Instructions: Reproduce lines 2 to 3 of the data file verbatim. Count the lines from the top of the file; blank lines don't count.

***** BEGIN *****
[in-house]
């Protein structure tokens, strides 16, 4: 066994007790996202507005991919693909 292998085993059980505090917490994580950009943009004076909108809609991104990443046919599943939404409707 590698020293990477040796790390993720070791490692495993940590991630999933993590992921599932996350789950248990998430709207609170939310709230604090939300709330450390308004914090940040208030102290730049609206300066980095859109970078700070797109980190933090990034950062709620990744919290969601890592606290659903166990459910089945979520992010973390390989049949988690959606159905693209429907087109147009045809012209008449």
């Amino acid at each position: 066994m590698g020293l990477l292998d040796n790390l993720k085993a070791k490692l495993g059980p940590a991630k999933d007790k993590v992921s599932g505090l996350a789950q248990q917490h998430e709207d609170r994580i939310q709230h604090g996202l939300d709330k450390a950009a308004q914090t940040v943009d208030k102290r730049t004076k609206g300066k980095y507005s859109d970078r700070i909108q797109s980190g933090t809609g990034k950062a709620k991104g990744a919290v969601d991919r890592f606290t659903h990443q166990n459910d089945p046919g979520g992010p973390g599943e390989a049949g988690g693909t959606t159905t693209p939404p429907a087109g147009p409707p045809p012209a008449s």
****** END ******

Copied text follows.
């Protein structure tokens, strides 16, 4: 066994007790996202507005991919693909 292998085993059980505090917490994580950009943009004076909108809609991104990443046919599943939404409707 590698020293990477040796790390993720070791490692495993940590991630999933993590992921599932996350789950248990998430709207609170939310709230604090939300709330450390308004914090940040208030102290730049609206300066980095859109970078700070797109980190933090990034950062709620990744919290969601890592606290659903166990459910089945979520992010973390390989049949988690959606159905693209429907087109147009045809012209008449």
């Amino acid at each position: 066994m590698g020293l990477l292998d040796n790390l993720k085993a070791k490692l495993g059980p940590a991630k999933d007790k993590v992921s599932g505090l996350a789950q248990q917490h998430e709207d609170r994580i939310q709230h604090g996202l939300d709330k450390a950009a308004q914090t940040v943009d208030k102290r730049t004076k609206g300066k980095y507005s859109d970078r700070i909108q797109s980190g933090t809609g990034k950062a709620k991104g990744a919290v969601d991919r890592f606290t659903h990443q166990n459910d089945p046919g979520g992010p973390g599943e390989a049949g988690g693909t959606t159905t693209p939404p429907a087109g147009p409707p045809p012209a008449s």